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Fox Theatre has a future now that settlement allows operators to buy the land it sits on

The Fox Theater's signs illuminate the building facade
Philip Leara
The Fox Theatre at 527 N. Grand Blvd. in the Grand Center arts district. Fox Associates and Foxland have reached a settlement after a yearslong court battle, with both parties saying the agreement ensures the theater will continue to produce shows without disruption.

The two companies that have been battling in St. Louis Circuit Court for control of the Fabulous Fox Theatre in St. Louis have reached a settlement.

Under terms of the settlement, Fox Associates, which bought the theater in 1981 and then restored it, will buy the property it sits on from landowner Foxland Inc.

Foxland had argued that it could take ownership of the building when the lease that Fox Associates had expires in 2025.

The agreement will allow Fox Associates to continue operating the theater while owning the land, Fox Associates attorney Gerry Greiman said.

“It means that Fox Associates will continue to bring great entertainment to the St. Louis community at the Fox Theater for many years to come and into the future,” Greiman said.

Greiman did not disclose how much Fox Associates paid for the land. Its ownership will shift to Fox Associates within 60 days.

After purchasing the building in 1981, Fox Associates inherited a 99-year lease to most of the land the theater sits on and began paying a $40,000 annual fee. It also began $10 million in upgrades to the building.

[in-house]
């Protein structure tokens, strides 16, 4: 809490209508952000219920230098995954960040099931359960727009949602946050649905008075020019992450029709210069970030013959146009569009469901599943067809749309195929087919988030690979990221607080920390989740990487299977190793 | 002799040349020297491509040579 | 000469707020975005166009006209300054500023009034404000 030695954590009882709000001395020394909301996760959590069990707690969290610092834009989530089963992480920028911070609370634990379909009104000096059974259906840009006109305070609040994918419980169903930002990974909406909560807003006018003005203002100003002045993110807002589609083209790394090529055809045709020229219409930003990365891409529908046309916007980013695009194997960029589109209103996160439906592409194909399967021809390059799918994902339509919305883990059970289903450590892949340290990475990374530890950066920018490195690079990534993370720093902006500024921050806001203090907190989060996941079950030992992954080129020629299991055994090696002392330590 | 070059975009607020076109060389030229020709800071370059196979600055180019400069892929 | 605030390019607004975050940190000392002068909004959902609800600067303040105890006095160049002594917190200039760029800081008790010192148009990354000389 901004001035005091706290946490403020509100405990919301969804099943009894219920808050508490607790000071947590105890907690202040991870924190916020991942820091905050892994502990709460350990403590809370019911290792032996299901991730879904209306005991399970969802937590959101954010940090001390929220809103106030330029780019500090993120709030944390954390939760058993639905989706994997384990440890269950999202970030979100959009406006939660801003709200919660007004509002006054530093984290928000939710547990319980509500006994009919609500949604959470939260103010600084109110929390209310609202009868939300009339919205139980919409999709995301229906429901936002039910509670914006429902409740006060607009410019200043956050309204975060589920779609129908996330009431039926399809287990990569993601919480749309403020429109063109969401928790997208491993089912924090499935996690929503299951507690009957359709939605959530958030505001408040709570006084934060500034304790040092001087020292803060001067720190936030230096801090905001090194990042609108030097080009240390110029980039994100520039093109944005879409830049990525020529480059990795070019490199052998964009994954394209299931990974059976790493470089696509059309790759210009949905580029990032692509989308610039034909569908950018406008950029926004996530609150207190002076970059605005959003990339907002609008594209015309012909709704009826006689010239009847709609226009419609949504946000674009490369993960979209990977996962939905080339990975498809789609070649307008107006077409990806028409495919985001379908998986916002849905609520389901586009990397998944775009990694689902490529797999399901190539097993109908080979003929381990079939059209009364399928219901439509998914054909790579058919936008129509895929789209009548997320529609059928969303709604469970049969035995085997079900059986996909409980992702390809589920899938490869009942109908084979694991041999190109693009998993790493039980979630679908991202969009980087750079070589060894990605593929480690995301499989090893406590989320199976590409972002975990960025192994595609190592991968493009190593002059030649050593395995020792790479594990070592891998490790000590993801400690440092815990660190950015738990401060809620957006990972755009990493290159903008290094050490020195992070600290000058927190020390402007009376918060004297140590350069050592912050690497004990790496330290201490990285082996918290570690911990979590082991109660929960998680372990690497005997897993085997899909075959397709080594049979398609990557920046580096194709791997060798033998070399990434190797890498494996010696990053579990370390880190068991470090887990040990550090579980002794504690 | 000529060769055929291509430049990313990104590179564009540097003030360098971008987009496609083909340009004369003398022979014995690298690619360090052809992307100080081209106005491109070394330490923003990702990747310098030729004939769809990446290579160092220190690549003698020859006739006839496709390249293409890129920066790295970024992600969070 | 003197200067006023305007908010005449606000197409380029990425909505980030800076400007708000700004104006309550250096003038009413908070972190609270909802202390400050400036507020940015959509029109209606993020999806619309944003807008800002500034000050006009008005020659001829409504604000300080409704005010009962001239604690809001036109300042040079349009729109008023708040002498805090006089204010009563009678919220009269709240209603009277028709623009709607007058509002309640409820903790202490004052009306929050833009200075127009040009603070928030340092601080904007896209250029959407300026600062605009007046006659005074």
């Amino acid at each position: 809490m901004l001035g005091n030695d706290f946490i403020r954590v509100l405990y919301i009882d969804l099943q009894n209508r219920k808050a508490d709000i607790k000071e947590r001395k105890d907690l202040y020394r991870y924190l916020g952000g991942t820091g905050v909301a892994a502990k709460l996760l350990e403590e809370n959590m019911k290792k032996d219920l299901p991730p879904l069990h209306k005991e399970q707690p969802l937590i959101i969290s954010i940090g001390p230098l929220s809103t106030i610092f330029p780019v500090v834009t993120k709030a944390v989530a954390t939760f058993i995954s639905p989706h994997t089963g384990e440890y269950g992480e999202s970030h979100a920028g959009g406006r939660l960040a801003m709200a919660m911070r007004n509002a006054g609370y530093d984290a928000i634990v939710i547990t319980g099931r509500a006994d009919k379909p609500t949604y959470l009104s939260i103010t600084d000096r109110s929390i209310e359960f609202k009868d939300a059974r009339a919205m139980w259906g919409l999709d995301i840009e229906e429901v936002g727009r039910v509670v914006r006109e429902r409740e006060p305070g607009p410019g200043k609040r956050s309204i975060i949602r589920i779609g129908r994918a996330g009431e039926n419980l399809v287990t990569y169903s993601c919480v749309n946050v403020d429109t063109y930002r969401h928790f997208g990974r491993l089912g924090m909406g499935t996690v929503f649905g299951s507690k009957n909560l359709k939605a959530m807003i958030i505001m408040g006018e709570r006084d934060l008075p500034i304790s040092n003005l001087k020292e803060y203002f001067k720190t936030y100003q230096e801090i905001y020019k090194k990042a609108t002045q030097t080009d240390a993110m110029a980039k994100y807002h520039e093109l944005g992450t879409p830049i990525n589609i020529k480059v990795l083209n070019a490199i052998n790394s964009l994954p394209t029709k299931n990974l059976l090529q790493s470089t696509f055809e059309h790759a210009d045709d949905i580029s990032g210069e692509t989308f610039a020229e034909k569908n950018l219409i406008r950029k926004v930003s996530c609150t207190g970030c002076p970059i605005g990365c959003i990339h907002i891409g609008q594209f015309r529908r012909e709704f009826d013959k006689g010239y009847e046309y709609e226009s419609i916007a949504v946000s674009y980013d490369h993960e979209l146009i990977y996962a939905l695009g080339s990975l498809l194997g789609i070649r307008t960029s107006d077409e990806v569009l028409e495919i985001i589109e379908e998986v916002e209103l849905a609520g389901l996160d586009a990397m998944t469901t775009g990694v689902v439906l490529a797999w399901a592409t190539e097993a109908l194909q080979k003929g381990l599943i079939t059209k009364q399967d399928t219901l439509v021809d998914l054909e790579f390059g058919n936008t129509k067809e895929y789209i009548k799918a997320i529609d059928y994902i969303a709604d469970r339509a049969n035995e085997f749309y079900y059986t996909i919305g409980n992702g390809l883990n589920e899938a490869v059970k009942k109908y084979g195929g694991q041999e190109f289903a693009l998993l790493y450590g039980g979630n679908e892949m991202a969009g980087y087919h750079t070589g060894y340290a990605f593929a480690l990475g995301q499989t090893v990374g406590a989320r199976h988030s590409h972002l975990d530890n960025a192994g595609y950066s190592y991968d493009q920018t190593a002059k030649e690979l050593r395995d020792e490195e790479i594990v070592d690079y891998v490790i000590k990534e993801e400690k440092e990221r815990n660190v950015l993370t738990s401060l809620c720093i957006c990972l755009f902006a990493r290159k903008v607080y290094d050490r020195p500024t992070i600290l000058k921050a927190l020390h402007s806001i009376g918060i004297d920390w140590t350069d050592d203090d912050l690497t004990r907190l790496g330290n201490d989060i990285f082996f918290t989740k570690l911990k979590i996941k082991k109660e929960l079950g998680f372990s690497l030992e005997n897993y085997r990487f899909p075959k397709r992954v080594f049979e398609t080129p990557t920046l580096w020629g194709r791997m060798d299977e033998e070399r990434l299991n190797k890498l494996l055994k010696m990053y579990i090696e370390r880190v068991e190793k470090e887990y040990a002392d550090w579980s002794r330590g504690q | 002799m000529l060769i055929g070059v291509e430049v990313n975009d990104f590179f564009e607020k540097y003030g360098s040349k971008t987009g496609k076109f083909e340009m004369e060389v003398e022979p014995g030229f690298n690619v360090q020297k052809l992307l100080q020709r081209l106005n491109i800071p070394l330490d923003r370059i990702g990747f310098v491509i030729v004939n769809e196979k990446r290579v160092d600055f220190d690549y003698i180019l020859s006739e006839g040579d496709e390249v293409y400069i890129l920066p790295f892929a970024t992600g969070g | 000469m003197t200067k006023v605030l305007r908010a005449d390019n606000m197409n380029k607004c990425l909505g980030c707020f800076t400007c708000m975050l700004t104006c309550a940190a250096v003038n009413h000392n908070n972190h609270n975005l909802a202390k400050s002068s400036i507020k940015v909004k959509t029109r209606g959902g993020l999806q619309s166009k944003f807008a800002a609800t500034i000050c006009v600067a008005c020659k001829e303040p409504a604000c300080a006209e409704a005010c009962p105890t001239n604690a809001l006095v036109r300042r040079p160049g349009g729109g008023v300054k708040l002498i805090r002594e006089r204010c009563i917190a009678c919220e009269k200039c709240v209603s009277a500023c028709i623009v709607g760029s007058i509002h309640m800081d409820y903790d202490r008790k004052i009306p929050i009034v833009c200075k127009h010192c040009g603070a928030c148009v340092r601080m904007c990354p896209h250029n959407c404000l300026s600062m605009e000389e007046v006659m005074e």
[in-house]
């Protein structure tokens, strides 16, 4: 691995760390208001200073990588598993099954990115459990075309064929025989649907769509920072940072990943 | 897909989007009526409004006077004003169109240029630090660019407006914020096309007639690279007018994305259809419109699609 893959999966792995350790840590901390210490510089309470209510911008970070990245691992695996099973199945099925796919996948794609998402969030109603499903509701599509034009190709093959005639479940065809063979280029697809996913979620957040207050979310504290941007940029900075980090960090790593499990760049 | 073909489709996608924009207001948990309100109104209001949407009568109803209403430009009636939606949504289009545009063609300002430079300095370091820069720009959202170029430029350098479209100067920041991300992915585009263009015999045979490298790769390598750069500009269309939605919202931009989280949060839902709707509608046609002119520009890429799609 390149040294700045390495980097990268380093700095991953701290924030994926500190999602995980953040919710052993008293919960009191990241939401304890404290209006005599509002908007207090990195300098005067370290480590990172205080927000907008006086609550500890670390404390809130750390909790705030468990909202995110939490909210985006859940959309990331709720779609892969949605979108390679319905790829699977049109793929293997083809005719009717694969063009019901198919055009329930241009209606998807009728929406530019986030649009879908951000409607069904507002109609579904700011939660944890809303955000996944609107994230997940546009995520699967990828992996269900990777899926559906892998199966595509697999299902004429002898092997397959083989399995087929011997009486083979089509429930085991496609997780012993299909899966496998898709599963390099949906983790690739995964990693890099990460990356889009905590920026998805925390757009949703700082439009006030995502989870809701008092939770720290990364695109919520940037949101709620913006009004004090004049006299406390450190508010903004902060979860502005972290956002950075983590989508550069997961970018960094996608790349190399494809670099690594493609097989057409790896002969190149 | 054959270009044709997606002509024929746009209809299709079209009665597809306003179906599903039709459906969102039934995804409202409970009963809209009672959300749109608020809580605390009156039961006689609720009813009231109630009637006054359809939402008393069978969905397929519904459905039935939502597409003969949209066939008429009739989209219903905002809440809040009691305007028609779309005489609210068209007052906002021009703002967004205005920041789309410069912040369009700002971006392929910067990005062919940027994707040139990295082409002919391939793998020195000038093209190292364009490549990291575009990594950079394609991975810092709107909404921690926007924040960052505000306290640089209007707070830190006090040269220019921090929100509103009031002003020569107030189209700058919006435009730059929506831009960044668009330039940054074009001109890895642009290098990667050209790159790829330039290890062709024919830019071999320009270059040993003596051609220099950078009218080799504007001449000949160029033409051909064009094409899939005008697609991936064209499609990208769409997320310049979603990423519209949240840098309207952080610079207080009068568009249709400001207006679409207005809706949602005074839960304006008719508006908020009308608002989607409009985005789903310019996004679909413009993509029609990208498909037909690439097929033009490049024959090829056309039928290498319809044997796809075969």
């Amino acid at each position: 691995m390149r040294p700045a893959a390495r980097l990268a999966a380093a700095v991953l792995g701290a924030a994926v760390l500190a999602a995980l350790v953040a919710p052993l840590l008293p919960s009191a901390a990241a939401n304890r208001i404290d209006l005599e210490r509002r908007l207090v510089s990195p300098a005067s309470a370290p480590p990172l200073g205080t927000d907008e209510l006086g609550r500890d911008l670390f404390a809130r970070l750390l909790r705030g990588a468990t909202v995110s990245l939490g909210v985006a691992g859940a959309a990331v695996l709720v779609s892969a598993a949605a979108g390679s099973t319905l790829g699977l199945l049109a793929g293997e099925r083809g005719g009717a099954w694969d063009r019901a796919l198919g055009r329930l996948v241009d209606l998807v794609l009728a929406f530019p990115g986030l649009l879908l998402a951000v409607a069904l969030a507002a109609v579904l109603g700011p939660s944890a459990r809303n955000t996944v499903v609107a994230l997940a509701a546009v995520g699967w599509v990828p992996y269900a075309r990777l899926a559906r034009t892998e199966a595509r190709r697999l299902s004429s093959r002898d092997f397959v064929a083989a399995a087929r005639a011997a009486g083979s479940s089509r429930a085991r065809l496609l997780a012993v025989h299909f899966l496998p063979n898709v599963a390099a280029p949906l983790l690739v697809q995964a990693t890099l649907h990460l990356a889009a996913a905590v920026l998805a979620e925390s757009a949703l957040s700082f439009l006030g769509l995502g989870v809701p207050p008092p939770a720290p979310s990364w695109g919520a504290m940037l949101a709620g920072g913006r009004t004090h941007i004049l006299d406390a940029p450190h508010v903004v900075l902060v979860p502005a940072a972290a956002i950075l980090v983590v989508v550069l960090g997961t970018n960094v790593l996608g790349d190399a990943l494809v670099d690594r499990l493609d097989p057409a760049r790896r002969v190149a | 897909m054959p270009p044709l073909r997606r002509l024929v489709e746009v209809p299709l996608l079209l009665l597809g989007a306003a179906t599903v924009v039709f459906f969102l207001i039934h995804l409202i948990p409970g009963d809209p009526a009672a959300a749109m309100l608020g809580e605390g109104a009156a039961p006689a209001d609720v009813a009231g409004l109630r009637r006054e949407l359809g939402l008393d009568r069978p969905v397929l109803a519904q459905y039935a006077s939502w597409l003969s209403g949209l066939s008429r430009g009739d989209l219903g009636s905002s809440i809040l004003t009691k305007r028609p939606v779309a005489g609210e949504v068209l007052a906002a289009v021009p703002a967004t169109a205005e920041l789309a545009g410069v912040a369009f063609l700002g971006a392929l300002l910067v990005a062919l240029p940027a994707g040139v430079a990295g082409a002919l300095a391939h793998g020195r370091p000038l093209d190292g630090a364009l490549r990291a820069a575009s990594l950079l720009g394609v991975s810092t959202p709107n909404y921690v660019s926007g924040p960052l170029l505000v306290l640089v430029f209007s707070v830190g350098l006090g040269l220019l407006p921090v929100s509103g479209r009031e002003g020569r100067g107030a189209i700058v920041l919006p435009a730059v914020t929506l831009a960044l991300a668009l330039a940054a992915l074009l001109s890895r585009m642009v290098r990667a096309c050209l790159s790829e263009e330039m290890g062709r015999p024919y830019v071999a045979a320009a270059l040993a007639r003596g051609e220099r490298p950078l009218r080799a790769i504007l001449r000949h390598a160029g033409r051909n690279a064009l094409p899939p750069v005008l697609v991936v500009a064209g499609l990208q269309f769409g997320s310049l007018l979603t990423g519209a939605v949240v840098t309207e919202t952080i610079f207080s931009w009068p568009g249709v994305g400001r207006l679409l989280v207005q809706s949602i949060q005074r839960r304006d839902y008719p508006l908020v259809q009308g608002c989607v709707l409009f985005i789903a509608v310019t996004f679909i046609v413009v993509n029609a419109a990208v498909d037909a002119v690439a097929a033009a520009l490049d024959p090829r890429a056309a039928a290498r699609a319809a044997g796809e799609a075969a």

Foxland owns most of the land under the seating area. Fox Associates owns the backstage area and a nearby parking lot. Lawyers for Fox Associates argued earlier this year that a long trial could delay productions of upcoming shows.

Foxland lawyer Jerry Carmody said that the dispute goes back 20 years and that the settlement will allow Fox Associates to produce shows without a hitch.

“That was our concern, that the theater would go dark because of this dispute and who knows what would happen after that,” Carmody said. “We're very pleased. We had looked forward to trying to operate the theater and had made a lot of progress in that regard, but this turned out to be, in our view, the best outcome.”

Carmody said the settlement marks an end of an era for Foxland, which owned the land for decades.

“This was the last remaining vestige of those acquisitions in their investments in St. Louis,” Carmody said. “In that respect, it's kind of bittersweet."

Chad is a general assignment reporter at St. Louis Public Radio.